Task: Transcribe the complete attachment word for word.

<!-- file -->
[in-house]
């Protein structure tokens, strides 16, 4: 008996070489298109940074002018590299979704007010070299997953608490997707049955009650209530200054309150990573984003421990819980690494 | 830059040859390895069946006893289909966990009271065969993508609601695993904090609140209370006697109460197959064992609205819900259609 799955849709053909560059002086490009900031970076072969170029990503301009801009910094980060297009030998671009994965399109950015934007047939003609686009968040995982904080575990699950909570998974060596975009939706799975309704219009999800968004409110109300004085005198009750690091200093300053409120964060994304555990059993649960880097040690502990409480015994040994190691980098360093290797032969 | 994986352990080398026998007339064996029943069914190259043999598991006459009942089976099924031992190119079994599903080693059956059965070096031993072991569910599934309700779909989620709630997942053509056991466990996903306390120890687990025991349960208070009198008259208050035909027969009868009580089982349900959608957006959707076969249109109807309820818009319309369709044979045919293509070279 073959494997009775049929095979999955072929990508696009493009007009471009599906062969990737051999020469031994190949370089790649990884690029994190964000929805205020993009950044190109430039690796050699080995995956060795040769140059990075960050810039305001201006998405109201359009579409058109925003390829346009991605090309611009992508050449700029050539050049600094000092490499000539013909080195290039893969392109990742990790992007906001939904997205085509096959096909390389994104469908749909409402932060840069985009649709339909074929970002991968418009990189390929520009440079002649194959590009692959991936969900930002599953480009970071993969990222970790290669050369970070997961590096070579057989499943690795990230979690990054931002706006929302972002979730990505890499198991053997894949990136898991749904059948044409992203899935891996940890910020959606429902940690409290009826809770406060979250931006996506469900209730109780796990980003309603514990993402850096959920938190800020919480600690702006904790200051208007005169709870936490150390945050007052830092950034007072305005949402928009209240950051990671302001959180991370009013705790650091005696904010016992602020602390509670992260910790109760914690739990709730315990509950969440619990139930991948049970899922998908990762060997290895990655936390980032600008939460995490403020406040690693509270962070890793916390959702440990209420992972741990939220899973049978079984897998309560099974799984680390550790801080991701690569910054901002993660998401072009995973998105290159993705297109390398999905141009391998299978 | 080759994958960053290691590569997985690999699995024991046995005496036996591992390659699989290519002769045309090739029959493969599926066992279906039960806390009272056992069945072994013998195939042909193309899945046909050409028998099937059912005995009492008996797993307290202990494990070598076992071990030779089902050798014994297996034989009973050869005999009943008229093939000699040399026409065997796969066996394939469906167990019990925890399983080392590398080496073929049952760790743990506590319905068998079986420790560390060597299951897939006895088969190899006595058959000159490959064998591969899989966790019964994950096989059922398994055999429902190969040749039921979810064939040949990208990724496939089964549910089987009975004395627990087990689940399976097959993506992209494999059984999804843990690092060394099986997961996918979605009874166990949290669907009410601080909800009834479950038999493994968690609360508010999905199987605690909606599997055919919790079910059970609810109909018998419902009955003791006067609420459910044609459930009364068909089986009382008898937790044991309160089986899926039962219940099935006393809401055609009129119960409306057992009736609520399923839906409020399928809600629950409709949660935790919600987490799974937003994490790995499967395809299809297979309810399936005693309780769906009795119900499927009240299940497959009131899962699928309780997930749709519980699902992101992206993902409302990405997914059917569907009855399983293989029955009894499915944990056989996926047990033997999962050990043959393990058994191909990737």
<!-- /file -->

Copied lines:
[in-house]
């Protein structure tokens, strides 16, 4: 008996070489298109940074002018590299979704007010070299997953608490997707049955009650209530200054309150990573984003421990819980690494 | 830059040859390895069946006893289909966990009271065969993508609601695993904090609140209370006697109460197959064992609205819900259609 799955849709053909560059002086490009900031970076072969170029990503301009801009910094980060297009030998671009994965399109950015934007047939003609686009968040995982904080575990699950909570998974060596975009939706799975309704219009999800968004409110109300004085005198009750690091200093300053409120964060994304555990059993649960880097040690502990409480015994040994190691980098360093290797032969 | 994986352990080398026998007339064996029943069914190259043999598991006459009942089976099924031992190119079994599903080693059956059965070096031993072991569910599934309700779909989620709630997942053509056991466990996903306390120890687990025991349960208070009198008259208050035909027969009868009580089982349900959608957006959707076969249109109807309820818009319309369709044979045919293509070279 073959494997009775049929095979999955072929990508696009493009007009471009599906062969990737051999020469031994190949370089790649990884690029994190964000929805205020993009950044190109430039690796050699080995995956060795040769140059990075960050810039305001201006998405109201359009579409058109925003390829346009991605090309611009992508050449700029050539050049600094000092490499000539013909080195290039893969392109990742990790992007906001939904997205085509096959096909390389994104469908749909409402932060840069985009649709339909074929970002991968418009990189390929520009440079002649194959590009692959991936969900930002599953480009970071993969990222970790290669050369970070997961590096070579057989499943690795990230979690990054931002706006929302972002979730990505890499198991053997894949990136898991749904059948044409992203899935891996940890910020959606429902940690409290009826809770406060979250931006996506469900209730109780796990980003309603514990993402850096959920938190800020919480600690702006904790200051208007005169709870936490150390945050007052830092950034007072305005949402928009209240950051990671302001959180991370009013705790650091005696904010016992602020602390509670992260910790109760914690739990709730315990509950969440619990139930991948049970899922998908990762060997290895990655936390980032600008939460995490403020406040690693509270962070890793916390959702440990209420992972741990939220899973049978079984897998309560099974799984680390550790801080991701690569910054901002993660998401072009995973998105290159993705297109390398999905141009391998299978 | 080759994958960053290691590569997985690999699995024991046995005496036996591992390659699989290519002769045309090739029959493969599926066992279906039960806390009272056992069945072994013998195939042909193309899945046909050409028998099937059912005995009492008996797993307290202990494990070598076992071990030779089902050798014994297996034989009973050869005999009943008229093939000699040399026409065997796969066996394939469906167990019990925890399983080392590398080496073929049952760790743990506590319905068998079986420790560390060597299951897939006895088969190899006595058959000159490959064998591969899989966790019964994950096989059922398994055999429902190969040749039921979810064939040949990208990724496939089964549910089987009975004395627990087990689940399976097959993506992209494999059984999804843990690092060394099986997961996918979605009874166990949290669907009410601080909800009834479950038999493994968690609360508010999905199987605690909606599997055919919790079910059970609810109909018998419902009955003791006067609420459910044609459930009364068909089986009382008898937790044991309160089986899926039962219940099935006393809401055609009129119960409306057992009736609520399923839906409020399928809600629950409709949660935790919600987490799974937003994490790995499967395809299809297979309810399936005693309780769906009795119900499927009240299940497959009131899962699928309780997930749709519980699902992101992206993902409302990405997914059917569907009855399983293989029955009894499915944990056989996926047990033997999962050990043959393990058994191909990737």